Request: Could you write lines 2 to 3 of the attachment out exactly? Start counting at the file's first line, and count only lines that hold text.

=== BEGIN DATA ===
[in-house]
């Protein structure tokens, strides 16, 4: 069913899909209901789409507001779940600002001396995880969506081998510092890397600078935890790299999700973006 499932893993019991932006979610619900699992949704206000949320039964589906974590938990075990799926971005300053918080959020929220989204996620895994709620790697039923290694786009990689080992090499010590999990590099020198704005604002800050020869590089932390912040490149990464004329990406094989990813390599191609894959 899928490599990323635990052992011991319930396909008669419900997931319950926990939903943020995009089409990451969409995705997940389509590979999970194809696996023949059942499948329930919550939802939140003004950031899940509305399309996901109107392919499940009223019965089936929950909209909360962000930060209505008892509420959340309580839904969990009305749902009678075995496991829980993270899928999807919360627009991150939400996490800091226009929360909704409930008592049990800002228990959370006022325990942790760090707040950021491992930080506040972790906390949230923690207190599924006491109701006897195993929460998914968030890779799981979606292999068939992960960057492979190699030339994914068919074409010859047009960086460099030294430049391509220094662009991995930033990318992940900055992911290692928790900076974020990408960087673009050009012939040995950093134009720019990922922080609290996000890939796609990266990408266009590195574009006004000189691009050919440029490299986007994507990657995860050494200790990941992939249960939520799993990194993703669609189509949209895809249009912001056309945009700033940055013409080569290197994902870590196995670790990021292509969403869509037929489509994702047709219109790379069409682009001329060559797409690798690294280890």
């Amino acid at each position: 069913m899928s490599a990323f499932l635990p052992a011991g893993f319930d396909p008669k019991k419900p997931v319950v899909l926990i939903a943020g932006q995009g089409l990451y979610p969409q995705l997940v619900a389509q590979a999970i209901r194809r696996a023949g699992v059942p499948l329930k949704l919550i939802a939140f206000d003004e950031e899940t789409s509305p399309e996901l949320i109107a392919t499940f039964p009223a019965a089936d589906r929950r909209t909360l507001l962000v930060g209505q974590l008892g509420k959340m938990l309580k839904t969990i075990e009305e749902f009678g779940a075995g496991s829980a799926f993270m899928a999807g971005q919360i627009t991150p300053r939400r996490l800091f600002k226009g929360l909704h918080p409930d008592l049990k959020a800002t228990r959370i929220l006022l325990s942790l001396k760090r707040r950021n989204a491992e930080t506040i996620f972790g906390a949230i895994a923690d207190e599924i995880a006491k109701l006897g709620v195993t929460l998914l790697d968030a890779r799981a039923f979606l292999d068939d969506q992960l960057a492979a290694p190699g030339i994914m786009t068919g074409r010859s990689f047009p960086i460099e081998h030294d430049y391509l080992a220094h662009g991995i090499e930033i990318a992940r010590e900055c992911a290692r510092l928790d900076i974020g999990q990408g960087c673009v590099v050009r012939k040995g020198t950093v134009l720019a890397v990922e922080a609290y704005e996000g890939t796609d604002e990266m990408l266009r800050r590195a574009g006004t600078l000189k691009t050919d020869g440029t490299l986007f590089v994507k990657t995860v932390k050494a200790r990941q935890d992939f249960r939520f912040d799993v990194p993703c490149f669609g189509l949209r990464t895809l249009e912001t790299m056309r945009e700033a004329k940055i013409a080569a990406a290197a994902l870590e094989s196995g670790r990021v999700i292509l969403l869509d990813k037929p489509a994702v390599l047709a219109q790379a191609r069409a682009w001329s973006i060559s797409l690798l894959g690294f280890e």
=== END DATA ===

């Protein structure tokens, strides 16, 4: 069913899909209901789409507001779940600002001396995880969506081998510092890397600078935890790299999700973006 499932893993019991932006979610619900699992949704206000949320039964589906974590938990075990799926971005300053918080959020929220989204996620895994709620790697039923290694786009990689080992090499010590999990590099020198704005604002800050020869590089932390912040490149990464004329990406094989990813390599191609894959 899928490599990323635990052992011991319930396909008669419900997931319950926990939903943020995009089409990451969409995705997940389509590979999970194809696996023949059942499948329930919550939802939140003004950031899940509305399309996901109107392919499940009223019965089936929950909209909360962000930060209505008892509420959340309580839904969990009305749902009678075995496991829980993270899928999807919360627009991150939400996490800091226009929360909704409930008592049990800002228990959370006022325990942790760090707040950021491992930080506040972790906390949230923690207190599924006491109701006897195993929460998914968030890779799981979606292999068939992960960057492979190699030339994914068919074409010859047009960086460099030294430049391509220094662009991995930033990318992940900055992911290692928790900076974020990408960087673009050009012939040995950093134009720019990922922080609290996000890939796609990266990408266009590195574009006004000189691009050919440029490299986007994507990657995860050494200790990941992939249960939520799993990194993703669609189509949209895809249009912001056309945009700033940055013409080569290197994902870590196995670790990021292509969403869509037929489509994702047709219109790379069409682009001329060559797409690798690294280890």
């Amino acid at each position: 069913m899928s490599a990323f499932l635990p052992a011991g893993f319930d396909p008669k019991k419900p997931v319950v899909l926990i939903a943020g932006q995009g089409l990451y979610p969409q995705l997940v619900a389509q590979a999970i209901r194809r696996a023949g699992v059942p499948l329930k949704l919550i939802a939140f206000d003004e950031e899940t789409s509305p399309e996901l949320i109107a392919t499940f039964p009223a019965a089936d589906r929950r909209t909360l507001l962000v930060g209505q974590l008892g509420k959340m938990l309580k839904t969990i075990e009305e749902f009678g779940a075995g496991s829980a799926f993270m899928a999807g971005q919360i627009t991150p300053r939400r996490l800091f600002k226009g929360l909704h918080p409930d008592l049990k959020a800002t228990r959370i929220l006022l325990s942790l001396k760090r707040r950021n989204a491992e930080t506040i996620f972790g906390a949230i895994a923690d207190e599924i995880a006491k109701l006897g709620v195993t929460l998914l790697d968030a890779r799981a039923f979606l292999d068939d969506q992960l960057a492979a290694p190699g030339i994914m786009t068919g074409r010859s990689f047009p960086i460099e081998h030294d430049y391509l080992a220094h662009g991995i090499e930033i990318a992940r010590e900055c992911a290692r510092l928790d900076i974020g999990q990408g960087c673009v590099v050009r012939k040995g020198t950093v134009l720019a890397v990922e922080a609290y704005e996000g890939t796609d604002e990266m990408l266009r800050r590195a574009g006004t600078l000189k691009t050919d020869g440029t490299l986007f590089v994507k990657t995860v932390k050494a200790r990941q935890d992939f249960r939520f912040d799993v990194p993703c490149f669609g189509l949209r990464t895809l249009e912001t790299m056309r945009e700033a004329k940055i013409a080569a990406a290197a994902l870590e094989s196995g670790r990021v999700i292509l969403l869509d990813k037929p489509a994702v390599l047709a219109q790379a191609r069409a682009w001329s973006i060559s797409l690798l894959g690294f280890e």